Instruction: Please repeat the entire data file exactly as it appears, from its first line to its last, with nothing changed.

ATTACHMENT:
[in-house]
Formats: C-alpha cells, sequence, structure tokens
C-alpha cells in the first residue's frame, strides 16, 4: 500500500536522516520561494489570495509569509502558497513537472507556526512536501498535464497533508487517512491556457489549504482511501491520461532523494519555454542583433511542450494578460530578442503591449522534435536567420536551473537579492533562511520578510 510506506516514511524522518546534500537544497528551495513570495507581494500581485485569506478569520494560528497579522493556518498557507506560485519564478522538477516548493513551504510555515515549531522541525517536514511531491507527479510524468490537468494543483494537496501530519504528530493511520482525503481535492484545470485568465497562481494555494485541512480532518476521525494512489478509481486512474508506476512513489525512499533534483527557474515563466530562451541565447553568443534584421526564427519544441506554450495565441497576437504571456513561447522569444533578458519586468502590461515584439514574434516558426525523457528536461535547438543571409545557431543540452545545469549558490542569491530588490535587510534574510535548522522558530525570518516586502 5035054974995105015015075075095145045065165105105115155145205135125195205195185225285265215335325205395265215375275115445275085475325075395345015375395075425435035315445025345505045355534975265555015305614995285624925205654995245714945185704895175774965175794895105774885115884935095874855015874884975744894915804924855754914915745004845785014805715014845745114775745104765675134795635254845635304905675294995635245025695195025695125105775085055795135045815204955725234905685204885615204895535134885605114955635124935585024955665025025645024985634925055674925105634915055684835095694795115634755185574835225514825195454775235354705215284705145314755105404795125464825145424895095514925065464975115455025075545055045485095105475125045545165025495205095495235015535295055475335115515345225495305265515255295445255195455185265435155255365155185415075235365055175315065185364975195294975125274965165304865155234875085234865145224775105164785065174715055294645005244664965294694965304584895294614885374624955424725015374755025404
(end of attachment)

[in-house]
Formats: C-alpha cells, sequence, structure tokens
C-alpha cells in the first residue's frame, strides 16, 4: 500500500536522516520561494489570495509569509502558497513537472507556526512536501498535464497533508487517512491556457489549504482511501491520461532523494519555454542583433511542450494578460530578442503591449522534435536567420536551473537579492533562511520578510 510506506516514511524522518546534500537544497528551495513570495507581494500581485485569506478569520494560528497579522493556518498557507506560485519564478522538477516548493513551504510555515515549531522541525517536514511531491507527479510524468490537468494543483494537496501530519504528530493511520482525503481535492484545470485568465497562481494555494485541512480532518476521525494512489478509481486512474508506476512513489525512499533534483527557474515563466530562451541565447553568443534584421526564427519544441506554450495565441497576437504571456513561447522569444533578458519586468502590461515584439514574434516558426525523457528536461535547438543571409545557431543540452545545469549558490542569491530588490535587510534574510535548522522558530525570518516586502 5035054974995105015015075075095145045065165105105115155145205135125195205195185225285265215335325205395265215375275115445275085475325075395345015375395075425435035315445025345505045355534975265555015305614995285624925205654995245714945185704895175774965175794895105774885115884935095874855015874884975744894915804924855754914915745004845785014805715014845745114775745104765675134795635254845635304905675294995635245025695195025695125105775085055795135045815204955725234905685204885615204895535134885605114955635124935585024955665025025645024985634925055674925105634915055684835095694795115634755185574835225514825195454775235354705215284705145314755105404795125464825145424895095514925065464975115455025075545055045485095105475125045545165025495205095495235015535295055475335115515345225495305265515255295445255195455185265435155255365155185415075235365055175315065185364975195294975125274965165304865155234875085234865145224775105164785065174715055294645005244664965294694965304584895294614885374624955424725015374755025404